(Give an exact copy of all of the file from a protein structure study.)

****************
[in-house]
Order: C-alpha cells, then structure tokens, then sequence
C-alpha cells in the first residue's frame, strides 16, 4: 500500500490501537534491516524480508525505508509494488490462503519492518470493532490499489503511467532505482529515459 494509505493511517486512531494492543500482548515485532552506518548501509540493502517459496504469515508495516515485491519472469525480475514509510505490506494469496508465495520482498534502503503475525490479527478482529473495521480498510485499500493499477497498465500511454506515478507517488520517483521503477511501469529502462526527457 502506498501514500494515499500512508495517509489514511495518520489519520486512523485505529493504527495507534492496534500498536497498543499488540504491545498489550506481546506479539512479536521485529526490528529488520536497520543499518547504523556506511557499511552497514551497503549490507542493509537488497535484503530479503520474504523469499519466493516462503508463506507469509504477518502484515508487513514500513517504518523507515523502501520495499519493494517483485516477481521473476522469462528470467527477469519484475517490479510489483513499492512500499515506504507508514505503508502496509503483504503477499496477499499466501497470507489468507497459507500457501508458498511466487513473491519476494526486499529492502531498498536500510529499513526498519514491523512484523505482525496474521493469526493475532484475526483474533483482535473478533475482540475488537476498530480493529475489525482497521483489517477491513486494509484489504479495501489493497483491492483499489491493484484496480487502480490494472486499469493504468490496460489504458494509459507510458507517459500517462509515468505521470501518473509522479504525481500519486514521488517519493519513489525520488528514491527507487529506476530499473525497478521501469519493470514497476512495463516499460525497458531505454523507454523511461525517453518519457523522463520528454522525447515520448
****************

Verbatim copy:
[in-house]
Order: C-alpha cells, then structure tokens, then sequence
C-alpha cells in the first residue's frame, strides 16, 4: 500500500490501537534491516524480508525505508509494488490462503519492518470493532490499489503511467532505482529515459 494509505493511517486512531494492543500482548515485532552506518548501509540493502517459496504469515508495516515485491519472469525480475514509510505490506494469496508465495520482498534502503503475525490479527478482529473495521480498510485499500493499477497498465500511454506515478507517488520517483521503477511501469529502462526527457 502506498501514500494515499500512508495517509489514511495518520489519520486512523485505529493504527495507534492496534500498536497498543499488540504491545498489550506481546506479539512479536521485529526490528529488520536497520543499518547504523556506511557499511552497514551497503549490507542493509537488497535484503530479503520474504523469499519466493516462503508463506507469509504477518502484515508487513514500513517504518523507515523502501520495499519493494517483485516477481521473476522469462528470467527477469519484475517490479510489483513499492512500499515506504507508514505503508502496509503483504503477499496477499499466501497470507489468507497459507500457501508458498511466487513473491519476494526486499529492502531498498536500510529499513526498519514491523512484523505482525496474521493469526493475532484475526483474533483482535473478533475482540475488537476498530480493529475489525482497521483489517477491513486494509484489504479495501489493497483491492483499489491493484484496480487502480490494472486499469493504468490496460489504458494509459507510458507517459500517462509515468505521470501518473509522479504525481500519486514521488517519493519513489525520488528514491527507487529506476530499473525497478521501469519493470514497476512495463516499460525497458531505454523507454523511461525517453518519457523522463520528454522525447515520448